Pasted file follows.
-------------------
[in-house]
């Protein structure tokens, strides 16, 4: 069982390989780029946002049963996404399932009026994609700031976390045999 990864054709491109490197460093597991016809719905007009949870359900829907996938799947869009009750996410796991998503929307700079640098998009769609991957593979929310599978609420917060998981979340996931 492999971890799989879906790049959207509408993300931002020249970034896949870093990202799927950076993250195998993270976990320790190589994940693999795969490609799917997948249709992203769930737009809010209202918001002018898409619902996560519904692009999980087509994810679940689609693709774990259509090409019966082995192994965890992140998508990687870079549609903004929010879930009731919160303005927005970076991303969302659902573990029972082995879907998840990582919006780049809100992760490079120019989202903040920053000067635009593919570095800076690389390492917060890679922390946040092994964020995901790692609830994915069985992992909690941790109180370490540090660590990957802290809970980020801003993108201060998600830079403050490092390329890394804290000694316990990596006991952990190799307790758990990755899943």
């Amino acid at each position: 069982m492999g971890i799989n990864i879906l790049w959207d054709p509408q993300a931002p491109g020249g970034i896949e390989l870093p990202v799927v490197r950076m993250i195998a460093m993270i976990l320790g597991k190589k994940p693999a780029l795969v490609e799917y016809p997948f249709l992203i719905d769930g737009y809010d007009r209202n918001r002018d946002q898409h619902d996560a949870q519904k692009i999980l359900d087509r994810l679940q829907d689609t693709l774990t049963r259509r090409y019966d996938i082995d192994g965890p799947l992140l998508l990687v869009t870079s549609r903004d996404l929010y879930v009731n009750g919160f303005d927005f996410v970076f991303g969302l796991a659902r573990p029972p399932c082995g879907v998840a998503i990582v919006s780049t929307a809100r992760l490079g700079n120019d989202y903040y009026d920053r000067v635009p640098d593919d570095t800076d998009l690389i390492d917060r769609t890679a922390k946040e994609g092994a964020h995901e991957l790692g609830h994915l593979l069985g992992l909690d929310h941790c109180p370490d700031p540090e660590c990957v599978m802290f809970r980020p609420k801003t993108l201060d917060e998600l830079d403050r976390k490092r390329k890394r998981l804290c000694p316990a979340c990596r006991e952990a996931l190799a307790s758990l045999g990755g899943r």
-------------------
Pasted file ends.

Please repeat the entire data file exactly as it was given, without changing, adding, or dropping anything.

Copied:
[in-house]
């Protein structure tokens, strides 16, 4: 069982390989780029946002049963996404399932009026994609700031976390045999 990864054709491109490197460093597991016809719905007009949870359900829907996938799947869009009750996410796991998503929307700079640098998009769609991957593979929310599978609420917060998981979340996931 492999971890799989879906790049959207509408993300931002020249970034896949870093990202799927950076993250195998993270976990320790190589994940693999795969490609799917997948249709992203769930737009809010209202918001002018898409619902996560519904692009999980087509994810679940689609693709774990259509090409019966082995192994965890992140998508990687870079549609903004929010879930009731919160303005927005970076991303969302659902573990029972082995879907998840990582919006780049809100992760490079120019989202903040920053000067635009593919570095800076690389390492917060890679922390946040092994964020995901790692609830994915069985992992909690941790109180370490540090660590990957802290809970980020801003993108201060998600830079403050490092390329890394804290000694316990990596006991952990190799307790758990990755899943």
């Amino acid at each position: 069982m492999g971890i799989n990864i879906l790049w959207d054709p509408q993300a931002p491109g020249g970034i896949e390989l870093p990202v799927v490197r950076m993250i195998a460093m993270i976990l320790g597991k190589k994940p693999a780029l795969v490609e799917y016809p997948f249709l992203i719905d769930g737009y809010d007009r209202n918001r002018d946002q898409h619902d996560a949870q519904k692009i999980l359900d087509r994810l679940q829907d689609t693709l774990t049963r259509r090409y019966d996938i082995d192994g965890p799947l992140l998508l990687v869009t870079s549609r903004d996404l929010y879930v009731n009750g919160f303005d927005f996410v970076f991303g969302l796991a659902r573990p029972p399932c082995g879907v998840a998503i990582v919006s780049t929307a809100r992760l490079g700079n120019d989202y903040y009026d920053r000067v635009p640098d593919d570095t800076d998009l690389i390492d917060r769609t890679a922390k946040e994609g092994a964020h995901e991957l790692g609830h994915l593979l069985g992992l909690d929310h941790c109180p370490d700031p540090e660590c990957v599978m802290f809970r980020p609420k801003t993108l201060d917060e998600l830079d403050r976390k490092r390329k890394r998981l804290c000694p316990a979340c990596r006991e952990a996931l190799a307790s758990l045999g990755g899943r």